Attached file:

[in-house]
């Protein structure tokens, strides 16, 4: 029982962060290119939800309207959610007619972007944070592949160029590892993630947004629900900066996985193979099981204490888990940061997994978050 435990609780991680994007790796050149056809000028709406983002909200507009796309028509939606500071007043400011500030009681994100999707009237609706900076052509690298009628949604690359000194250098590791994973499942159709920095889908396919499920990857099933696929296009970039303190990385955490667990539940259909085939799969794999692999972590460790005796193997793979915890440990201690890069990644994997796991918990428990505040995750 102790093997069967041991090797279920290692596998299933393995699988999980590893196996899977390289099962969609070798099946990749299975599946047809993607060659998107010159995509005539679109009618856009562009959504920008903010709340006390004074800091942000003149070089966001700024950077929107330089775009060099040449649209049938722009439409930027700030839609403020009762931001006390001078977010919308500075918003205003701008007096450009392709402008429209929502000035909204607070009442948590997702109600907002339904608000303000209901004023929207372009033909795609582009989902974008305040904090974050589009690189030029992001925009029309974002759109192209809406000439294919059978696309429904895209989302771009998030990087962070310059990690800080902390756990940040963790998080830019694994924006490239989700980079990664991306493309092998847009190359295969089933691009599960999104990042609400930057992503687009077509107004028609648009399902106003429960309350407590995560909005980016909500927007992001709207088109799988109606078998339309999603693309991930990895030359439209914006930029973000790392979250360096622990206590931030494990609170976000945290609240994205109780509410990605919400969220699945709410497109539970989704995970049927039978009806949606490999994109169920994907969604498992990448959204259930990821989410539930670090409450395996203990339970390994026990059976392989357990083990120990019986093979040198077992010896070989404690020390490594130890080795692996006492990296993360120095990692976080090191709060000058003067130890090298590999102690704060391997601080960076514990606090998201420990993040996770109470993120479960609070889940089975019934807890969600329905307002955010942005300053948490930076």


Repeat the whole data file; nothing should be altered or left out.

[in-house]
């Protein structure tokens, strides 16, 4: 029982962060290119939800309207959610007619972007944070592949160029590892993630947004629900900066996985193979099981204490888990940061997994978050 435990609780991680994007790796050149056809000028709406983002909200507009796309028509939606500071007043400011500030009681994100999707009237609706900076052509690298009628949604690359000194250098590791994973499942159709920095889908396919499920990857099933696929296009970039303190990385955490667990539940259909085939799969794999692999972590460790005796193997793979915890440990201690890069990644994997796991918990428990505040995750 102790093997069967041991090797279920290692596998299933393995699988999980590893196996899977390289099962969609070798099946990749299975599946047809993607060659998107010159995509005539679109009618856009562009959504920008903010709340006390004074800091942000003149070089966001700024950077929107330089775009060099040449649209049938722009439409930027700030839609403020009762931001006390001078977010919308500075918003205003701008007096450009392709402008429209929502000035909204607070009442948590997702109600907002339904608000303000209901004023929207372009033909795609582009989902974008305040904090974050589009690189030029992001925009029309974002759109192209809406000439294919059978696309429904895209989302771009998030990087962070310059990690800080902390756990940040963790998080830019694994924006490239989700980079990664991306493309092998847009190359295969089933691009599960999104990042609400930057992503687009077509107004028609648009399902106003429960309350407590995560909005980016909500927007992001709207088109799988109606078998339309999603693309991930990895030359439209914006930029973000790392979250360096622990206590931030494990609170976000945290609240994205109780509410990605919400969220699945709410497109539970989704995970049927039978009806949606490999994109169920994907969604498992990448959204259930990821989410539930670090409450395996203990339970390994026990059976392989357990083990120990019986093979040198077992010896070989404690020390490594130890080795692996006492990296993360120095990692976080090191709060000058003067130890090298590999102690704060391997601080960076514990606090998201420990993040996770109470993120479960609070889940089975019934807890969600329905307002955010942005300053948490930076």